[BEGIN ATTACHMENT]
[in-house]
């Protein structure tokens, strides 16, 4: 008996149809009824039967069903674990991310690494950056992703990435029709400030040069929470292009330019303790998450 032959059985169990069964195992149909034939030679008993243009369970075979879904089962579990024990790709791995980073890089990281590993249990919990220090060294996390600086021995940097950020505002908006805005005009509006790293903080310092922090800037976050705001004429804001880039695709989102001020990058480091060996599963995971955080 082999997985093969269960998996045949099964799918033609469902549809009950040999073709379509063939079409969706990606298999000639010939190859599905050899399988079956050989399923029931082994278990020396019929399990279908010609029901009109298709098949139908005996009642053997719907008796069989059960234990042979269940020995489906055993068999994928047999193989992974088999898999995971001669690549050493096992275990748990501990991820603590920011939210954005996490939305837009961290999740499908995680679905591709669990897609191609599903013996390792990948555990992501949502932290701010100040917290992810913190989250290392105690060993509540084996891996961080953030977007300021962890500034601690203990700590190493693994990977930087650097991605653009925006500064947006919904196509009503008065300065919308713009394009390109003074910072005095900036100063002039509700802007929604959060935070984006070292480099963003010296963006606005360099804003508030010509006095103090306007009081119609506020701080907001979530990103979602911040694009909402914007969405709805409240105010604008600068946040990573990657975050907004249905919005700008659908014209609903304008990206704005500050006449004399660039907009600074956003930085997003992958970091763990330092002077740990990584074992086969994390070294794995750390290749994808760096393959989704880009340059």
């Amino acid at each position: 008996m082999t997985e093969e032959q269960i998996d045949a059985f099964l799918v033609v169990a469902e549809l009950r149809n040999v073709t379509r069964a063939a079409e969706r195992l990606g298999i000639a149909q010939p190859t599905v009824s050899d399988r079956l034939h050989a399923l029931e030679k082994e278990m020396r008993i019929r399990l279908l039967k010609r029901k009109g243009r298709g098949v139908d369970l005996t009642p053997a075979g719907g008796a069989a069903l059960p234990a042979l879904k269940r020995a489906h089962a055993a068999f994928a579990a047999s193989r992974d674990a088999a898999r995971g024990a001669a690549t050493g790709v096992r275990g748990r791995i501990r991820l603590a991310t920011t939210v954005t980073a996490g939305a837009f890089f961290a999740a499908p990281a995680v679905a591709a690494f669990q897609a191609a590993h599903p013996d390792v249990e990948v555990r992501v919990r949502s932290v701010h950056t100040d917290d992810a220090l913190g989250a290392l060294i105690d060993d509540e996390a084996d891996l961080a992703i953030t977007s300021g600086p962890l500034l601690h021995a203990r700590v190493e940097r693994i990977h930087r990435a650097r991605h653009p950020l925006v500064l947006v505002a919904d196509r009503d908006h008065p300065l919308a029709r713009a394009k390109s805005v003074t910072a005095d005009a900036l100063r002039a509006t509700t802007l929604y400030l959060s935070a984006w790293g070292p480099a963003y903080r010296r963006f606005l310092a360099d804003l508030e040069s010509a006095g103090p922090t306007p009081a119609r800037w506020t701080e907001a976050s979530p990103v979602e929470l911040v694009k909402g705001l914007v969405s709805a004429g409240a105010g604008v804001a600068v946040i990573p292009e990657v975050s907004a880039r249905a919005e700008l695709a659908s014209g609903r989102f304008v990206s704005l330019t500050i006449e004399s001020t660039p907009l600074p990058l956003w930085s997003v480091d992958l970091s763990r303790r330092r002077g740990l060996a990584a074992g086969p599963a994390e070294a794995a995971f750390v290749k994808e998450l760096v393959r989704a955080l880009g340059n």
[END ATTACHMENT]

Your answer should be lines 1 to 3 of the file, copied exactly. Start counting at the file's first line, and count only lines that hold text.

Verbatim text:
[in-house]
């Protein structure tokens, strides 16, 4: 008996149809009824039967069903674990991310690494950056992703990435029709400030040069929470292009330019303790998450 032959059985169990069964195992149909034939030679008993243009369970075979879904089962579990024990790709791995980073890089990281590993249990919990220090060294996390600086021995940097950020505002908006805005005009509006790293903080310092922090800037976050705001004429804001880039695709989102001020990058480091060996599963995971955080 082999997985093969269960998996045949099964799918033609469902549809009950040999073709379509063939079409969706990606298999000639010939190859599905050899399988079956050989399923029931082994278990020396019929399990279908010609029901009109298709098949139908005996009642053997719907008796069989059960234990042979269940020995489906055993068999994928047999193989992974088999898999995971001669690549050493096992275990748990501990991820603590920011939210954005996490939305837009961290999740499908995680679905591709669990897609191609599903013996390792990948555990992501949502932290701010100040917290992810913190989250290392105690060993509540084996891996961080953030977007300021962890500034601690203990700590190493693994990977930087650097991605653009925006500064947006919904196509009503008065300065919308713009394009390109003074910072005095900036100063002039509700802007929604959060935070984006070292480099963003010296963006606005360099804003508030010509006095103090306007009081119609506020701080907001979530990103979602911040694009909402914007969405709805409240105010604008600068946040990573990657975050907004249905919005700008659908014209609903304008990206704005500050006449004399660039907009600074956003930085997003992958970091763990330092002077740990990584074992086969994390070294794995750390290749994808760096393959989704880009340059």
């Amino acid at each position: 008996m082999t997985e093969e032959q269960i998996d045949a059985f099964l799918v033609v169990a469902e549809l009950r149809n040999v073709t379509r069964a063939a079409e969706r195992l990606g298999i000639a149909q010939p190859t599905v009824s050899d399988r079956l034939h050989a399923l029931e030679k082994e278990m020396r008993i019929r399990l279908l039967k010609r029901k009109g243009r298709g098949v139908d369970l005996t009642p053997a075979g719907g008796a069989a069903l059960p234990a042979l879904k269940r020995a489906h089962a055993a068999f994928a579990a047999s193989r992974d674990a088999a898999r995971g024990a001669a690549t050493g790709v096992r275990g748990r791995i501990r991820l603590a991310t920011t939210v954005t980073a996490g939305a837009f890089f961290a999740a499908p990281a995680v679905a591709a690494f669990q897609a191609a590993h599903p013996d390792v249990e990948v555990r992501v919990r949502s932290v701010h950056t100040d917290d992810a220090l913190g989250a290392l060294i105690d060993d509540e996390a084996d891996l961080a992703i953030t977007s300021g600086p962890l500034l601690h021995a203990r700590v190493e940097r693994i990977h930087r990435a650097r991605h653009p950020l925006v500064l947006v505002a919904d196509r009503d908006h008065p300065l919308a029709r713009a394009k390109s805005v003074t910072a005095d005009a900036l100063r002039a509006t509700t802007l929604y400030l959060s935070a984006w790293g070292p480099a963003y903080r010296r963006f606005l310092a360099d804003l508030e040069s010509a006095g103090p922090t306007p009081a119609r800037w506020t701080e907001a976050s979530p990103v979602e929470l911040v694009k909402g705001l914007v969405s709805a004429g409240a105010g604008v804001a600068v946040i990573p292009e990657v975050s907004a880039r249905a919005e700008l695709a659908s014209g609903r989102f304008v990206s704005l330019t500050i006449e004399s001020t660039p907009l600074p990058l956003w930085s997003v480091d992958l970091s763990r303790r330092r002077g740990l060996a990584a074992g086969p599963a994390e070294a794995a995971f750390v290749k994808e998450l760096v393959r989704a955080l880009g340059n």